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Why Iran Should Not Be in a Hurry for SCO Membership?

Monday, June 20, 2016

Hassan Beheshtipour
Expert on International Issues

Heads of state from the Shanghai Cooperation Organization (SCO) are to meet in Uzbekistan’s capital city of Tashkent on June 23-24, 2016. Last year, India and Pakistan were admitted to the SCO as two observer members through approval of six SCO members and they will become full members after relevant documents are approved by the two countries’ parliaments. Recent reports indicate that during the upcoming SCO meeting, a decision is to be made on full membership of Iran, another observer member of the organization.

The following article represents an effort aimed to show that from the viewpoint of its legal status and national interests, it would be better for Iran under the present circumstances to remain an observer member of the Shanghai Cooperation Organization. As long as suitable conditions for the realization of the country’s long-term interests do not exist, Iran’s full membership at the SCO would not meet the interests purported by proponents of its accession to this organization.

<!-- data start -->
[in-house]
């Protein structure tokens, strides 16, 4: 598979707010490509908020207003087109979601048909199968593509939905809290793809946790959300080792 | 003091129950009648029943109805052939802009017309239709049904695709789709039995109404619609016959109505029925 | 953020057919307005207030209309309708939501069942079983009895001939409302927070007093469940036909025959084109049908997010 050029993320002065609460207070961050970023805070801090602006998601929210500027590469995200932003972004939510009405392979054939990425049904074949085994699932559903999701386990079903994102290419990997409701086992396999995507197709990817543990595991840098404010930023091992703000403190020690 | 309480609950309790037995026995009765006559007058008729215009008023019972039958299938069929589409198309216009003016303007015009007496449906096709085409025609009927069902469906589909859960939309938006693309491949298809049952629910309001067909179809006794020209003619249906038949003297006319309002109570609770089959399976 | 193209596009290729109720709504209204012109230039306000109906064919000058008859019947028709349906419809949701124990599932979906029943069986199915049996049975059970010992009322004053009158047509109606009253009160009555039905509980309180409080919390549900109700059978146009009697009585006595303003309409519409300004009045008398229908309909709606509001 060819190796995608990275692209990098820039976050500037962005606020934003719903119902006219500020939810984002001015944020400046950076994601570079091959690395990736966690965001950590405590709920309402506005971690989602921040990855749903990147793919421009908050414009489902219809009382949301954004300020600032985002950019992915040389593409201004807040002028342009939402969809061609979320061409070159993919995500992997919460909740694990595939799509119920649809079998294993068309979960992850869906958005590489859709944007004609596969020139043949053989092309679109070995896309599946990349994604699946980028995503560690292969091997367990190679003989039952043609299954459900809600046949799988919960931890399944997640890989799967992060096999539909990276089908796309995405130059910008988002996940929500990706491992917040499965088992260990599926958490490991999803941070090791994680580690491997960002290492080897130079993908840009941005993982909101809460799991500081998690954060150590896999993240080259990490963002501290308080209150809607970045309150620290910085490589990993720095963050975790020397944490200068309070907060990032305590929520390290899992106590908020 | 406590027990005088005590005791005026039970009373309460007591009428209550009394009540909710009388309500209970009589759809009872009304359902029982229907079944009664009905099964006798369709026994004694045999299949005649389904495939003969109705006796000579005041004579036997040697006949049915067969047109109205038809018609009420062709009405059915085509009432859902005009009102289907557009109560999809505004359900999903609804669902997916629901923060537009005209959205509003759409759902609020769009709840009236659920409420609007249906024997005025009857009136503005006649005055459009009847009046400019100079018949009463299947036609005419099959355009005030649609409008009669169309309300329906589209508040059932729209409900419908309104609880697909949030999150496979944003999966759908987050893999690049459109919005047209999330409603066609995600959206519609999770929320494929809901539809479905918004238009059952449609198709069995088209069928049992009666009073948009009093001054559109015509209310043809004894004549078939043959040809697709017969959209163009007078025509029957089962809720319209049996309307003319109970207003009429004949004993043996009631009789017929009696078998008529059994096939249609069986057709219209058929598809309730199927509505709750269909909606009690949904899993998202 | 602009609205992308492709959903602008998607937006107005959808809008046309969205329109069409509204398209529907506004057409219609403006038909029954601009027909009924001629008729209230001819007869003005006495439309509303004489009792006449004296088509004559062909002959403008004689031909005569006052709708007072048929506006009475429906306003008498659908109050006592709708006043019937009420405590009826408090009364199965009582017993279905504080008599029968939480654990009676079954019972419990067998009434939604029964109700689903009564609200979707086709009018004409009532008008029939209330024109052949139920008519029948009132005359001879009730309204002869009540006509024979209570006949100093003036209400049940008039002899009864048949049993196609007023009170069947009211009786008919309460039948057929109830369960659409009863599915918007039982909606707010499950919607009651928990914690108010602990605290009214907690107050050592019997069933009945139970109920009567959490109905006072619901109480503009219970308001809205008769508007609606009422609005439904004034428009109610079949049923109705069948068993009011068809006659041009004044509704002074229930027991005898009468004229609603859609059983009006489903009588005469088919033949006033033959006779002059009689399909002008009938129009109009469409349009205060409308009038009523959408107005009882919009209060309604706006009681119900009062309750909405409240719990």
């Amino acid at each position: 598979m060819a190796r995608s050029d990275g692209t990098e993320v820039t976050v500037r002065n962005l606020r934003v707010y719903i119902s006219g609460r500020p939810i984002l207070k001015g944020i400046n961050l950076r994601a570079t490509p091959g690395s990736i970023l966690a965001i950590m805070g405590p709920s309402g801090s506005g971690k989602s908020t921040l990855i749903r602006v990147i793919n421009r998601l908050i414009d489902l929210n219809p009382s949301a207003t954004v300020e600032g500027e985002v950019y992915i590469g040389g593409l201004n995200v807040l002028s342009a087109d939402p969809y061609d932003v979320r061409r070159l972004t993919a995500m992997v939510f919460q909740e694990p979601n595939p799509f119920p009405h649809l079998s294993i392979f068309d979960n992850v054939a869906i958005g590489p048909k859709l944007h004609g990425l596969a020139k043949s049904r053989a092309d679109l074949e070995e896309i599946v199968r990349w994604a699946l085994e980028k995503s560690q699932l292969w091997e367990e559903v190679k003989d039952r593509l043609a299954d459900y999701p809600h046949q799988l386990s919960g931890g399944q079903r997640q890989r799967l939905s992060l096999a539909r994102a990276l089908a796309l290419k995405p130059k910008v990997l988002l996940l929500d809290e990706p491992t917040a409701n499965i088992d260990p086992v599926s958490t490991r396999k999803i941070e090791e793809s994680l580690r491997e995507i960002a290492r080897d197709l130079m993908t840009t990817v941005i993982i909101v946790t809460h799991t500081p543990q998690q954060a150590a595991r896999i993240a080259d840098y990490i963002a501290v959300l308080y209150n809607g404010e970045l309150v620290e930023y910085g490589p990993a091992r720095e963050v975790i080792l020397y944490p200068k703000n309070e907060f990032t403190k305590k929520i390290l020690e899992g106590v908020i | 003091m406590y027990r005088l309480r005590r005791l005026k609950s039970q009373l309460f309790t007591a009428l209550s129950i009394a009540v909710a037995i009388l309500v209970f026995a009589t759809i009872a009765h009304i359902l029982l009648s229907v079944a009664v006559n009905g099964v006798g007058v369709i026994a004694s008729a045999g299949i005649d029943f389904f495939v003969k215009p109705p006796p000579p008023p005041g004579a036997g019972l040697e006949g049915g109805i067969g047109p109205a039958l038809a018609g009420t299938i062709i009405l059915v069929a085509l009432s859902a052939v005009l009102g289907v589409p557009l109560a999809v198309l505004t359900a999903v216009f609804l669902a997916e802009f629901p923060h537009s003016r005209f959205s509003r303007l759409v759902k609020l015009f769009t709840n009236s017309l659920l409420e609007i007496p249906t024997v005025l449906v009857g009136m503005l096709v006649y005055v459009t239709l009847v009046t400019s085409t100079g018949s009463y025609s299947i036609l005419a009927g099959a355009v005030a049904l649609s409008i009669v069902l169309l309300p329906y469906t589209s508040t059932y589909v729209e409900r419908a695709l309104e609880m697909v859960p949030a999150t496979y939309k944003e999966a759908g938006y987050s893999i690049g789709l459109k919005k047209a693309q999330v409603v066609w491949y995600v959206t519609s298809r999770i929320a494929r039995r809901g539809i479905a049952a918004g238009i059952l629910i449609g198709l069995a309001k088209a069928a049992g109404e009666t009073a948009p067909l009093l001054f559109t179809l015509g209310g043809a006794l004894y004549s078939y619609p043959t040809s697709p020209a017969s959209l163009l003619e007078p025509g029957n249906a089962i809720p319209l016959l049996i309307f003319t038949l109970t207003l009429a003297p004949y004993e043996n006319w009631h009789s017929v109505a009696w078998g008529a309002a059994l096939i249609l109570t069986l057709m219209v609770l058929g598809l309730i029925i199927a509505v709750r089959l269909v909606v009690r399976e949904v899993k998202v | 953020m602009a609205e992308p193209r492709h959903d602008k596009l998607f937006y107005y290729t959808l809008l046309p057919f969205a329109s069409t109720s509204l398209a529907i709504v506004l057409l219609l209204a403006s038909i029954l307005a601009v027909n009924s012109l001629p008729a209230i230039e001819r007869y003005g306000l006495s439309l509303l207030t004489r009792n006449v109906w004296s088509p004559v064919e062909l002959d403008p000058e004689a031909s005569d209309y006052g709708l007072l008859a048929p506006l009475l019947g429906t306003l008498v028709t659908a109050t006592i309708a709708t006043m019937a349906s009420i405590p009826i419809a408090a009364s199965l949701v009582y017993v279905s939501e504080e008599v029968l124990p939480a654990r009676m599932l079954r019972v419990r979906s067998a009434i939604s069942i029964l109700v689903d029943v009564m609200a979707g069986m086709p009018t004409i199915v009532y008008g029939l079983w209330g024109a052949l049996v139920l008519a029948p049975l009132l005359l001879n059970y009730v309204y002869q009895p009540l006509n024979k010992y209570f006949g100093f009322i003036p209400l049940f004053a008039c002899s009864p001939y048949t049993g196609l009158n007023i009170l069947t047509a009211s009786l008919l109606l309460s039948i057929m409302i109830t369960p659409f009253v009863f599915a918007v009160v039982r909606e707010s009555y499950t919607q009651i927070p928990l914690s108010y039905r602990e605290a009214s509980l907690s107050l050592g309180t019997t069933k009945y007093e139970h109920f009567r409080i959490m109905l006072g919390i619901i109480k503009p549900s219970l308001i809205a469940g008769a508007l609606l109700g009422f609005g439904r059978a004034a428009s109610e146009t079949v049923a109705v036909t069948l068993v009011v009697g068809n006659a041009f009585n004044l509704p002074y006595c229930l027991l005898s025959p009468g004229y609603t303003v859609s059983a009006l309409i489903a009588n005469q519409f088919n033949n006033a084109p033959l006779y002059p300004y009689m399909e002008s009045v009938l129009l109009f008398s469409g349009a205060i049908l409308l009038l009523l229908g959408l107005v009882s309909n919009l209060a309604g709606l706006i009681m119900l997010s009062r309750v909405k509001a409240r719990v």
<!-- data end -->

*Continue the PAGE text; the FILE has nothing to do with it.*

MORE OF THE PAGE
A) Legal discussion

1. Paragraph 16 under Article 3 of the Iranian Constitution says one of the Iranian administration’s goals is to “regulate the country’s foreign policy on the basis of the Islamic norms, brotherly commitment toward all Muslims, and unbridled support for the oppressed people across the world.